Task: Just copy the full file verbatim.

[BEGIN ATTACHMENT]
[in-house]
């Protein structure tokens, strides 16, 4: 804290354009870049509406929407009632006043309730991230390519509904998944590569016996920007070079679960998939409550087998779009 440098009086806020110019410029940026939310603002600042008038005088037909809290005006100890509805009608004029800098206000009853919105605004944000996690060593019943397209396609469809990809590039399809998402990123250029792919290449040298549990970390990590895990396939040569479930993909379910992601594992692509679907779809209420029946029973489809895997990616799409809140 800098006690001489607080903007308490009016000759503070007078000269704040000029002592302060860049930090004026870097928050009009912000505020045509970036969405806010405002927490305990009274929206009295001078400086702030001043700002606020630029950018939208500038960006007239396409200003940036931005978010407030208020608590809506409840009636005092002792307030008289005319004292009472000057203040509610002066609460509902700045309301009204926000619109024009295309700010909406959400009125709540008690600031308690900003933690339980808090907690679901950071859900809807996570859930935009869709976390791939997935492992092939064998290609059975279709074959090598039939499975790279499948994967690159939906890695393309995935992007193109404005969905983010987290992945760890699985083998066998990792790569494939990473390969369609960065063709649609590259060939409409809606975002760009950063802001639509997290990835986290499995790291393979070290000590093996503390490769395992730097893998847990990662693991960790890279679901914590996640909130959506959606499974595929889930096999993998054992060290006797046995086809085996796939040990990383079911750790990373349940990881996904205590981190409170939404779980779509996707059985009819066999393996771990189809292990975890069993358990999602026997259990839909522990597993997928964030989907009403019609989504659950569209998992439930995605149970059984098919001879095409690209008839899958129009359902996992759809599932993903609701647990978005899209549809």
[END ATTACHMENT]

[in-house]
């Protein structure tokens, strides 16, 4: 804290354009870049509406929407009632006043309730991230390519509904998944590569016996920007070079679960998939409550087998779009 440098009086806020110019410029940026939310603002600042008038005088037909809290005006100890509805009608004029800098206000009853919105605004944000996690060593019943397209396609469809990809590039399809998402990123250029792919290449040298549990970390990590895990396939040569479930993909379910992601594992692509679907779809209420029946029973489809895997990616799409809140 800098006690001489607080903007308490009016000759503070007078000269704040000029002592302060860049930090004026870097928050009009912000505020045509970036969405806010405002927490305990009274929206009295001078400086702030001043700002606020630029950018939208500038960006007239396409200003940036931005978010407030208020608590809506409840009636005092002792307030008289005319004292009472000057203040509610002066609460509902700045309301009204926000619109024009295309700010909406959400009125709540008690600031308690900003933690339980808090907690679901950071859900809807996570859930935009869709976390791939997935492992092939064998290609059975279709074959090598039939499975790279499948994967690159939906890695393309995935992007193109404005969905983010987290992945760890699985083998066998990792790569494939990473390969369609960065063709649609590259060939409409809606975002760009950063802001639509997290990835986290499995790291393979070290000590093996503390490769395992730097893998847990990662693991960790890279679901914590996640909130959506959606499974595929889930096999993998054992060290006797046995086809085996796939040990990383079911750790990373349940990881996904205590981190409170939404779980779509996707059985009819066999393996771990189809292990975890069993358990999602026997259990839909522990597993997928964030989907009403019609989504659950569209998992439930995605149970059984098919001879095409690209008839899958129009359902996992759809599932993903609701647990978005899209549809």